Referring back to FIG. 3, the edgewise view of assembly 507 comprising an individual container 520 housing a bi-cell stack 509, without the application a vacuum, shows the four bi-cells 510 stacked one upon another within the container 520. The bi-cell stack 509 comprises external surfaces 513 contacting the container 520 and interior surfaces 515 between neighboring bi-cells 510. When a vacuum is drawn on the vacuum vessel 501, FIG. 4, air is evacuated from the vessel 501 a vacuum pump 503. The pressure within the vessel 501 external to the container 52 ) of assembly 507 is reduced to below the initial internal pressure of the container 52 ). The flexible container 520 expands into a swollen shape as shown in FIG. 5. Gaps 514 are created between the interior surfaces 515 between individual bi-cells 510. Electrolyte solution fills the gaps 514 and wets the surfaces 515 between the individual bi-cells 5 10. In addition, the flexing of the container 520 produces gaps 516 between the external surfaces 513 and the container 520. Electrolyte solution fills these gaps 516 and wets the external surfaces 513 of the bi-cells 510. This produces a more rapid and even distribution of electrolyte around the bi-cells 510, which is subsequently more rapidly and evenly imbibed into the bi-cells 510.

The testing was performed under a variety of conditions and additional parameters were studied. The parameters studied include bi-cell stack orientation, rotating the packages, flipping the bi-cell packages between cycles, and heating the packages to temperatures of about 50° C. In one alternative, the packages were heated to at out 45° C. for about 30 minutes after vacuum cycling.

EXAMPLE 1

Bi-cell stacks containing 6 bi-cells per stack were extracted from storage under an inert atmosphere. The stacks were placed into packages and three sides were 'sealed, including the tab side. Each package was dosed with 5.97 grams of electrolyte and then the fourth side was sealed. The tab side was sealed at 175° C. and 15 p.s.i.g (103,400 Pa) for 3 seconds. The remaining three sides were sealed at 130° C. and 15 p.s.i.g. (103,400 Pa) for 3 seconds.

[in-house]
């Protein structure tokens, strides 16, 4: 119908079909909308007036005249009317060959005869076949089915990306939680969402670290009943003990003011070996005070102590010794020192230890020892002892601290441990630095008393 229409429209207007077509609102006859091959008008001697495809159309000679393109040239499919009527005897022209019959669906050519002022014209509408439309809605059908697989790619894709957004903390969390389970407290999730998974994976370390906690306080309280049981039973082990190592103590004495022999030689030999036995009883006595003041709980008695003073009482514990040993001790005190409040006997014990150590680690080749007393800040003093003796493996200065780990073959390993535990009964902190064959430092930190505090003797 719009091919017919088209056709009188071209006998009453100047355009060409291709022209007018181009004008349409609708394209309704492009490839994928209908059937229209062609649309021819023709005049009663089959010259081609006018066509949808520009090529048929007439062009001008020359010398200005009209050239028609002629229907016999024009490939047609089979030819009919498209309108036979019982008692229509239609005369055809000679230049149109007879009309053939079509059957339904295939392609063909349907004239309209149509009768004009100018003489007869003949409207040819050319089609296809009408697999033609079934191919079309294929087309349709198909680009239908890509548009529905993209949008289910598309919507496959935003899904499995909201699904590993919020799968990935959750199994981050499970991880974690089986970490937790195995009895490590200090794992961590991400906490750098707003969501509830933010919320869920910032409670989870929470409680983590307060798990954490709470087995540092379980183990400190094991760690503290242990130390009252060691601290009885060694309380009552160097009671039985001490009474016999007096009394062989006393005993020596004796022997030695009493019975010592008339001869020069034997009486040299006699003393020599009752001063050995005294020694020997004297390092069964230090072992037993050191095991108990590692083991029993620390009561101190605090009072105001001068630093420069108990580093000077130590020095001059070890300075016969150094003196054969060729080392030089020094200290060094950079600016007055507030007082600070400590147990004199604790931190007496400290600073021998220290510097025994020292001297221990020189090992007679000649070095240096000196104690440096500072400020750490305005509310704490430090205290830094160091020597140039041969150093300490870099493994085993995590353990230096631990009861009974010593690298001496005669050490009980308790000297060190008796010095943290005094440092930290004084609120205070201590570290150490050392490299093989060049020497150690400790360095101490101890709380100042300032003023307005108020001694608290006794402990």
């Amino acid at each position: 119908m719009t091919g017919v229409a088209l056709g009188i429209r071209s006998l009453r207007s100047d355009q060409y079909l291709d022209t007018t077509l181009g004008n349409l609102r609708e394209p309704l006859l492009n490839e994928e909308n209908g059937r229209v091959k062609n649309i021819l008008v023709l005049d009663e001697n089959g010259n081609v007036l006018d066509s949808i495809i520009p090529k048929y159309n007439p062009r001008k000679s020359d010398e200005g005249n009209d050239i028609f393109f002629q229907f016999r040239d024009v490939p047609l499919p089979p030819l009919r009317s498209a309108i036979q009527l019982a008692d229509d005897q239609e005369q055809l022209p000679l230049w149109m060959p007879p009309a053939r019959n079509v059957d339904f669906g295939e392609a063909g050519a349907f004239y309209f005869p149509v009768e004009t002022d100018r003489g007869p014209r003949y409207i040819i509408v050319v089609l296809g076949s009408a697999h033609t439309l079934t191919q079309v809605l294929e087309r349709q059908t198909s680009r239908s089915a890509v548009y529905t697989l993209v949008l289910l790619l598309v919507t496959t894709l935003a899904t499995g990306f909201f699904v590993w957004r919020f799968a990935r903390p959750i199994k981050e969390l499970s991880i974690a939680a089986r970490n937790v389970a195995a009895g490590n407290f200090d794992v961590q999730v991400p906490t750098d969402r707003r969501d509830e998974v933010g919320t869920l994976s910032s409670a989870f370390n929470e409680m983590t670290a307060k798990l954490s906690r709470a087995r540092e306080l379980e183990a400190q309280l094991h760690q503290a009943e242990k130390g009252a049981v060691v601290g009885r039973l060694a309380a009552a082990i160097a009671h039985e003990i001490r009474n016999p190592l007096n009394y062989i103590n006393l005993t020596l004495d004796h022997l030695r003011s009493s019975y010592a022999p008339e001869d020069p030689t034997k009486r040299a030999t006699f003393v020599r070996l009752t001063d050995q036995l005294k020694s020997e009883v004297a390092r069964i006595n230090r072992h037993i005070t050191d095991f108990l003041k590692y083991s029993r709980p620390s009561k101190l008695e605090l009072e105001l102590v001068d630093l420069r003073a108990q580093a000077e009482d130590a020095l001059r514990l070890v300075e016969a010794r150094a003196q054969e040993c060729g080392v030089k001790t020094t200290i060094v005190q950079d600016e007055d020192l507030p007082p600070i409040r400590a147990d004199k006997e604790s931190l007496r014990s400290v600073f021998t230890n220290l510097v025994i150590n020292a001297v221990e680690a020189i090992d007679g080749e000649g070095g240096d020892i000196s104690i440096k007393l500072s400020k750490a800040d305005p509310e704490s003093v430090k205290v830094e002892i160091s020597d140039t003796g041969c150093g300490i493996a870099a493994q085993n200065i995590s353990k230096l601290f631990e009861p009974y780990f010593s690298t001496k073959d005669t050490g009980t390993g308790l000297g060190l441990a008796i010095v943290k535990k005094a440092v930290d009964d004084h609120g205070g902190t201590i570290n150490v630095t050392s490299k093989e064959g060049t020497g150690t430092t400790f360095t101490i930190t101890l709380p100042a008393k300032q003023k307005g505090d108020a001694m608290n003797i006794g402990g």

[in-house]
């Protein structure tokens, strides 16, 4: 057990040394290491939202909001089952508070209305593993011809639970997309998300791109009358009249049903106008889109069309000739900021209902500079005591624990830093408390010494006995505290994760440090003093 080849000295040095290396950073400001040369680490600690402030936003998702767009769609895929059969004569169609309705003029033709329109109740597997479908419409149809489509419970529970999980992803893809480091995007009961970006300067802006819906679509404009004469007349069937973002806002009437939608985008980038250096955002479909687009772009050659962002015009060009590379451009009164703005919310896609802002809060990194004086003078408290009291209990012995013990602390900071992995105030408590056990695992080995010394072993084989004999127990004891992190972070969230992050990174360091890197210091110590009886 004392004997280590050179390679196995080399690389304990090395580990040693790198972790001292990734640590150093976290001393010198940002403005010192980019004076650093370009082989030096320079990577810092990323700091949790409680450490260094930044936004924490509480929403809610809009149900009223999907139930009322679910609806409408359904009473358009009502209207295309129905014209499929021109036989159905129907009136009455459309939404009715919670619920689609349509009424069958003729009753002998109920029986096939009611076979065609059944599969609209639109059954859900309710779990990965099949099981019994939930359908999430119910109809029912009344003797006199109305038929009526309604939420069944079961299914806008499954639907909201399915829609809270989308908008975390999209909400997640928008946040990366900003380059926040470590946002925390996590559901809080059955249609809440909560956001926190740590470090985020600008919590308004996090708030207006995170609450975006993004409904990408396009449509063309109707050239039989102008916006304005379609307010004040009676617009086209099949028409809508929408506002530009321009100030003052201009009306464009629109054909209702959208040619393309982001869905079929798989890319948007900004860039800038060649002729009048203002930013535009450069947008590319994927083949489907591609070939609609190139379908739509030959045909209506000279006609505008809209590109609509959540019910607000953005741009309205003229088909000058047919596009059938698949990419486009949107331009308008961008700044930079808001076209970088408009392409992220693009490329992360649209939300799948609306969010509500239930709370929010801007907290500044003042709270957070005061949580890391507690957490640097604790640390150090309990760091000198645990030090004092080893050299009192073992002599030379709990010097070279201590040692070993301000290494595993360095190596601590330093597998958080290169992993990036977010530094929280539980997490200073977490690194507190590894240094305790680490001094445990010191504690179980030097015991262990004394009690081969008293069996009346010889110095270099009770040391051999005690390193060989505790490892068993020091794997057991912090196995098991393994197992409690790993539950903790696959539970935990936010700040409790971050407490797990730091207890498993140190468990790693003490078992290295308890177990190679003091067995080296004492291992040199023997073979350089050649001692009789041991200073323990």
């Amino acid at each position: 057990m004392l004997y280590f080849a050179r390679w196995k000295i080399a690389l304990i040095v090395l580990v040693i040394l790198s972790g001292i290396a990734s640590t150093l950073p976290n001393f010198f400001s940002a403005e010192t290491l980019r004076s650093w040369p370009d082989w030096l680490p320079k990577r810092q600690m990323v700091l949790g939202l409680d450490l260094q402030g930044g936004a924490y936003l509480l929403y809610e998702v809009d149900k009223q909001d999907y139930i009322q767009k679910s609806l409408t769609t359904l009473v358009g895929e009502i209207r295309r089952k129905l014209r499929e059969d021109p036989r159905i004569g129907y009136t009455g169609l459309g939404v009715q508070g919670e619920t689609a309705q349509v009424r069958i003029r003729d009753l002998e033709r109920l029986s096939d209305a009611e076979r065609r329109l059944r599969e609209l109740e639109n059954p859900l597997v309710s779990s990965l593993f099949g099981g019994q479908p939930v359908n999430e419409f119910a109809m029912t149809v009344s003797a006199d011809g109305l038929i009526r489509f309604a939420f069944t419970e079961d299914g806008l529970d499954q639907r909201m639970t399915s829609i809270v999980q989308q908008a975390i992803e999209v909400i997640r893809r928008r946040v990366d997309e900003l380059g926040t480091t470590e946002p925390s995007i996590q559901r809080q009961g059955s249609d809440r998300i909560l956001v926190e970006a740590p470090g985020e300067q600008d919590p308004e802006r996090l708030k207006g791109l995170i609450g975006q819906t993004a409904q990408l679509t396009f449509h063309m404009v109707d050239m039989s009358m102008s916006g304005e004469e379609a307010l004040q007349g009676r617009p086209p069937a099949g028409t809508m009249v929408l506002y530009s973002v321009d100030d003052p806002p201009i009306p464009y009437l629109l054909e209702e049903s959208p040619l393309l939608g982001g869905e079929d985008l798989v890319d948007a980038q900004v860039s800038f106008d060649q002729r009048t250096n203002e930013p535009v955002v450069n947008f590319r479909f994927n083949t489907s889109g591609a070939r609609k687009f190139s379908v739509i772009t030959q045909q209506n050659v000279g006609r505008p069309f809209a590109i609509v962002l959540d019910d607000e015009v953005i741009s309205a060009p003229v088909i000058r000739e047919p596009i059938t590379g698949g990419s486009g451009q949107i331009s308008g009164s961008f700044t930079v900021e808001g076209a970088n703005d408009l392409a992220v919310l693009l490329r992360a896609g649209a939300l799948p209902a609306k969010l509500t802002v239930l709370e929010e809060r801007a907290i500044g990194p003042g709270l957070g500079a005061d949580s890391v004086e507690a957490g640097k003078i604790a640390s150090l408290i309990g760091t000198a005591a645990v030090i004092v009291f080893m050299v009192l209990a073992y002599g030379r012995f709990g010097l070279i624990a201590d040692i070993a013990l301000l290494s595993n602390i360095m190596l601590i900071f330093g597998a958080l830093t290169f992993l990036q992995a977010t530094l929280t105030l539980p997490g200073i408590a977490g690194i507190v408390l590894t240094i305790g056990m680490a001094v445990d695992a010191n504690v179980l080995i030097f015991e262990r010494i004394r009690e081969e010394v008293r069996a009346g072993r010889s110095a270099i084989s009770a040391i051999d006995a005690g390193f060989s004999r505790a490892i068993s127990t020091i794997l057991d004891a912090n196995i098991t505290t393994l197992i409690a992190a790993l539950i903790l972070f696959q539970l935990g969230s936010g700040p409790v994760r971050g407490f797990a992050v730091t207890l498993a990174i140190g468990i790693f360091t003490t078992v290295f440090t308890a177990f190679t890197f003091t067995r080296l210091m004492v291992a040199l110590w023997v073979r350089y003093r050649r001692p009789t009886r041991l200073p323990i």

The packages were suspended tabs down for 10 minutes, repositioned to print down for 20 minutes, then repositioned to print up for 20 minutes. Then the packages were placed in a vacuum oven and a vacuum was drawn to −25 in. Hg (−85,000 Pa for 5 minutes. The packages were then placed print down and a vacuum was drawn to −25 in. Hg (−85,000 Pa) for 5 minutes. Finally, the packages were flipped print up and a vacuum was drawn to −25 in. Hg (−85,000 PA) for 5 minutes. The bi-cells were disassembled along the separators 212 a, b, and the separators 212 a, b were examined for dry spots. Control bi-cell packages were processed in the same manner except without the vacuum steps. Comparison with control bi-cell packages resealed either complete elimination or significant reduction in dry spot size and numbers.

EXAMPLE 2

Bi-cell stacks were prepared as in Example 1. Three bi-cell packages were cycled 5 times while positioned on edge between ambient pressure and −25 in. (−85,000 Pa Hg and held at −25 in. Hg (−85,000 Pa) for 1 minute. Three bi-cell packages W re cycled 5 times, while positioned on edge, between ambient pressure and −15 in. −51,000 Pa) Hg and held at −15 in. Hg (−51,000 Pa) for 1 minute. Three bi-cell packages were cycled 5 times, while positioned print side up, between ambient pressure and −15 in. Hg (−51,000 Pa) and held at −15 in. Hg (−51,000 Pa) for 1 minute. Two bi-cell packages were cycled 10 times, while positioned on edge between ambient pre sure and −25 in. (−85,000 Pa) Hg as rapidly as possible. Two bi-cell packages were cycled 5 times, while positioned on edge, between ambient pressure and −25 in. Hg (−85,000 Pa) as rapidly as possible. Comparison with control bi-cell packages resealed either a complete elimination or significant reduction in dry spot size and numbers.

EXAMPLE 3

Bi-cell stacks were prepared as in Example 1. Three bi-cell packages were cycled. once, while positioned on edge, between ambient pressure and −25 in. (−85,000 Pa Hg and held at −25 in. Hg (−85,000 Pa) for 30 seconds. Three bi-cell packages we re cycled once, while positioned on edge, between ambient pressure and 15 in. Hg (−1,000 Pa), and held at −15 in. Hg (−51,000 Pa) for 30 seconds. Two bi-cell package, were cycled once while positioned print side up between ambient pressure and −15 in Hg (−51,000 Pa), and held at −15 in. Hg (−51,000 Pa) for 30 seconds. Comparison with the control bi-cell packages revealed very little differences.

PROCEDURE 2